In an attempt to shut down free speech online, Turkey enacted a law that requires social media platforms with more than a million daily users in Turkey to open an office there or assign a representative who is legally accountable to Turkish authorities. Among other things, the law also requires companies to respond within two days to complaints about posts that “violate personal and privacy rights.” Learn what social media companies risk if they don’t comply.
Significantly deviating from his former choices for FCC Commissioner, President Trump nominated Nathan Simington to replace current Republican Commissioner Mike O’Reilly. Unlike previous nominees, who were not heavily involved in technology policy, Simington “played a significant role in drafting” an order instructing the FCC to limit Section 230 of the Communications Decency Act’s protections for technology companies, according to The Verge. Find out why Trump revoked O’Reilly’s nomination for a third term.
Spending on advertising in general plummeted in Q2 of 2020 compared to the same quarter last year, with newspaper ad spend dropping by nearly 50% and radio ad spend dropping by about 42%. On the other hand, the dip in social media ad spend was far less significant. Analysts attribute advertisers’ continued interest in social media to COVID-19, saying that social media use skyrocketed during quarantine. Find out how little social media’s advertising revenue dropped in Q2 2020.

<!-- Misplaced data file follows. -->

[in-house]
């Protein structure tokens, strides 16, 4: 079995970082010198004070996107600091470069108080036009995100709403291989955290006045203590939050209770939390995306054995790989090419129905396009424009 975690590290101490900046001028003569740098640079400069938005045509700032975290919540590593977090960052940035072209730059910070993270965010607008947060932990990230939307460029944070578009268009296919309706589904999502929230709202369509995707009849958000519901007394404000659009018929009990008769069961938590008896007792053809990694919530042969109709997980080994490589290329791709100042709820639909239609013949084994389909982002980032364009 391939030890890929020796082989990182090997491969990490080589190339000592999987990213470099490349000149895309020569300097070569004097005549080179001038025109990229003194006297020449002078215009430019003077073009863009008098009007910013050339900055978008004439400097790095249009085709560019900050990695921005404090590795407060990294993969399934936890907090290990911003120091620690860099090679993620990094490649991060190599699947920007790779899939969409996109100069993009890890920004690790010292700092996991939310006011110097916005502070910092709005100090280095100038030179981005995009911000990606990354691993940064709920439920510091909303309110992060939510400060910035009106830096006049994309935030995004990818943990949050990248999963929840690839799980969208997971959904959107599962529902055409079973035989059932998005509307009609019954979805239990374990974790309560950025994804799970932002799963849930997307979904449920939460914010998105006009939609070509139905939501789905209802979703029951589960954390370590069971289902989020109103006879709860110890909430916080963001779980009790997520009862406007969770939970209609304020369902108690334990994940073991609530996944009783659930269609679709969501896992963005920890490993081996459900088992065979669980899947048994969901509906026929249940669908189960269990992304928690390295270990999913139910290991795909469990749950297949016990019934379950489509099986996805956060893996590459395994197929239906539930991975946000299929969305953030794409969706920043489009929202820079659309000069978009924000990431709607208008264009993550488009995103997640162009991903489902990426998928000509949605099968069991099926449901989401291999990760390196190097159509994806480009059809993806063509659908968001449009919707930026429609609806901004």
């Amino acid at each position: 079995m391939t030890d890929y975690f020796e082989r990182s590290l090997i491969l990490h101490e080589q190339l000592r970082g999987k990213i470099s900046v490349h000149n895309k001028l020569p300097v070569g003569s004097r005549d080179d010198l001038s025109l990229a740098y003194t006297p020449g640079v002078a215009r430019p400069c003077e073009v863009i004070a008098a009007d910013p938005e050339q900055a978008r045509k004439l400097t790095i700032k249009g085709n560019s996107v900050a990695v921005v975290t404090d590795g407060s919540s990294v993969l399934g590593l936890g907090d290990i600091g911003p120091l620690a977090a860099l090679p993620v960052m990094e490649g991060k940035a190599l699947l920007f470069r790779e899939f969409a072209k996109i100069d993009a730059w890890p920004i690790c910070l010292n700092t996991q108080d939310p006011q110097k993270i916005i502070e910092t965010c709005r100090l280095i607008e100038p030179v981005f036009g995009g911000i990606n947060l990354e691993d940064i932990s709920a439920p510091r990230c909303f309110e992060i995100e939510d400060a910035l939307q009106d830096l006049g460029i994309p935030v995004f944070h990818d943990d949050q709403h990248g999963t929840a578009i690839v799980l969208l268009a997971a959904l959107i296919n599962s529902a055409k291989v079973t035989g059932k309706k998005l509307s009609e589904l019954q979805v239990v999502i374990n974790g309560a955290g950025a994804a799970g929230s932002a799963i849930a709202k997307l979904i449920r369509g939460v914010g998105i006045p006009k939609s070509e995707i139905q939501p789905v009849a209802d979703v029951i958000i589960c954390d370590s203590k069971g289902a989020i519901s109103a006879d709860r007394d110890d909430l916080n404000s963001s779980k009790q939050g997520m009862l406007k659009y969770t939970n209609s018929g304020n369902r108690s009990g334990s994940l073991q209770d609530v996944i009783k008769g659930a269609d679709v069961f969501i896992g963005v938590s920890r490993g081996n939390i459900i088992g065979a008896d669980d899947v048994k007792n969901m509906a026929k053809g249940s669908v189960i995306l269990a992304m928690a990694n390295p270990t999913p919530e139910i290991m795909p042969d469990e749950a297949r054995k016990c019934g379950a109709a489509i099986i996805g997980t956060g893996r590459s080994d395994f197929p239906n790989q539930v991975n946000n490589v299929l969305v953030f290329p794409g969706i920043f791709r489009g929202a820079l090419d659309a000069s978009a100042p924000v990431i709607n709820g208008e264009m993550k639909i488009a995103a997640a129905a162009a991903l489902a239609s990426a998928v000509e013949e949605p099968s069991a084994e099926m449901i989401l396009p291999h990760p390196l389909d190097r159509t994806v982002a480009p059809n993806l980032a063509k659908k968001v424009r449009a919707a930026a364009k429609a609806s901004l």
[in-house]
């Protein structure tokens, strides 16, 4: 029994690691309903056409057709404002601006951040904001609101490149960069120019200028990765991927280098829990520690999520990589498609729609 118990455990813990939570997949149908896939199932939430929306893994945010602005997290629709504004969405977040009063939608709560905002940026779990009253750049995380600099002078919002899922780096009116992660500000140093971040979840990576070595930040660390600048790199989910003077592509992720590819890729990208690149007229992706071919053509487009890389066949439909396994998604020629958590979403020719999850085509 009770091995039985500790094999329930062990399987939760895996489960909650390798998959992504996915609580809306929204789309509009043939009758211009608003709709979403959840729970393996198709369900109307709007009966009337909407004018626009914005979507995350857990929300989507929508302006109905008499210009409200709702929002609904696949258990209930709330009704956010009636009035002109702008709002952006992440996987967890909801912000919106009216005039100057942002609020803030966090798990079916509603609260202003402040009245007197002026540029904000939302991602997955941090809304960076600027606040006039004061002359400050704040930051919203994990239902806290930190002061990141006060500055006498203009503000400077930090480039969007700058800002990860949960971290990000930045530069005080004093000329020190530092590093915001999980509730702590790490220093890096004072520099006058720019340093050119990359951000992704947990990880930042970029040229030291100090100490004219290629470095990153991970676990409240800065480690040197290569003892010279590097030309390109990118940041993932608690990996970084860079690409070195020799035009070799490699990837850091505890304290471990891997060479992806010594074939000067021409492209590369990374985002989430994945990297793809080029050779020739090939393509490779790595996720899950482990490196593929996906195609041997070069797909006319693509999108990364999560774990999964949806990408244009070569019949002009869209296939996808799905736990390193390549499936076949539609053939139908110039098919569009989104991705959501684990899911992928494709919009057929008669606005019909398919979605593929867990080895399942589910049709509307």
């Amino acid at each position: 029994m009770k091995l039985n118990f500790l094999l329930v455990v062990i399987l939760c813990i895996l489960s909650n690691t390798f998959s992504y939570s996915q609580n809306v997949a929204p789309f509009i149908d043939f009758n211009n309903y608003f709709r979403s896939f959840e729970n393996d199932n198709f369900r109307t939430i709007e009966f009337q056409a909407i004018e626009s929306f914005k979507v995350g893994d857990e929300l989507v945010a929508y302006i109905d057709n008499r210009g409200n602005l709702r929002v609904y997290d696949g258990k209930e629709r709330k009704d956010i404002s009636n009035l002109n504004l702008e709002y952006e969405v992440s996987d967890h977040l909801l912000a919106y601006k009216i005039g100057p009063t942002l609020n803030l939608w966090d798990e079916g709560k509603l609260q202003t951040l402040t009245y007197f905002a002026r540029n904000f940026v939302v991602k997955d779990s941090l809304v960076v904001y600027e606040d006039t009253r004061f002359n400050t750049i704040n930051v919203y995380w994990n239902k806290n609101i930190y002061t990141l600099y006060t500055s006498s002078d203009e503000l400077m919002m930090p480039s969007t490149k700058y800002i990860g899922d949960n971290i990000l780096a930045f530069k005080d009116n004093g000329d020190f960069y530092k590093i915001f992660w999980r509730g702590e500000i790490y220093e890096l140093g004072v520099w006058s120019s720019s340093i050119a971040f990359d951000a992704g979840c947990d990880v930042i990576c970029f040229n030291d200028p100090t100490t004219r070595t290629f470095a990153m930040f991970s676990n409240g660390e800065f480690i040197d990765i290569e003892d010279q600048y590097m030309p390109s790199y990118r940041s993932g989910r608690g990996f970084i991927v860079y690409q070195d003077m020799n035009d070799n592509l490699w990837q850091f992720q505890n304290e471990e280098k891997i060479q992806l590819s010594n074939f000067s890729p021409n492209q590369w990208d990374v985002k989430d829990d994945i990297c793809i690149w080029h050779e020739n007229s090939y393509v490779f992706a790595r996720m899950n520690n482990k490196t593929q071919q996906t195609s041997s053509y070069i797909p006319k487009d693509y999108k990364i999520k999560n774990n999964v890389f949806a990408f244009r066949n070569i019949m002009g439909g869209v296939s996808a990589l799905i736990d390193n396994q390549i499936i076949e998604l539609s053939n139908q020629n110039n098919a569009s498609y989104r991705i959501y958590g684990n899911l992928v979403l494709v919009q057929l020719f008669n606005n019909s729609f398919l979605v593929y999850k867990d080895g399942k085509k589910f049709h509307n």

Some of YouTube’s top earners are children. France just passed a law to limit the hours they work and place their earnings in a bank account until they turn 16. You won’t believe the staggering amounts of cash some of these kids rake in.
Harvard Law School has a new social media policy precluding students from posting statements made in class together with enough information to make the speaker identifiable by someone who was not present in class. Learn the school’s reason for implementing this new policy.
A private investigator in Sacramento, California—where a new law classifies COVID-19 as an “injury” under workers’ compensation when certain circumstances apply—is using people’s social media posts as evidence that they didn’t contract COVID-19 at work.
“Doomswiping” is the latest dating-app trend.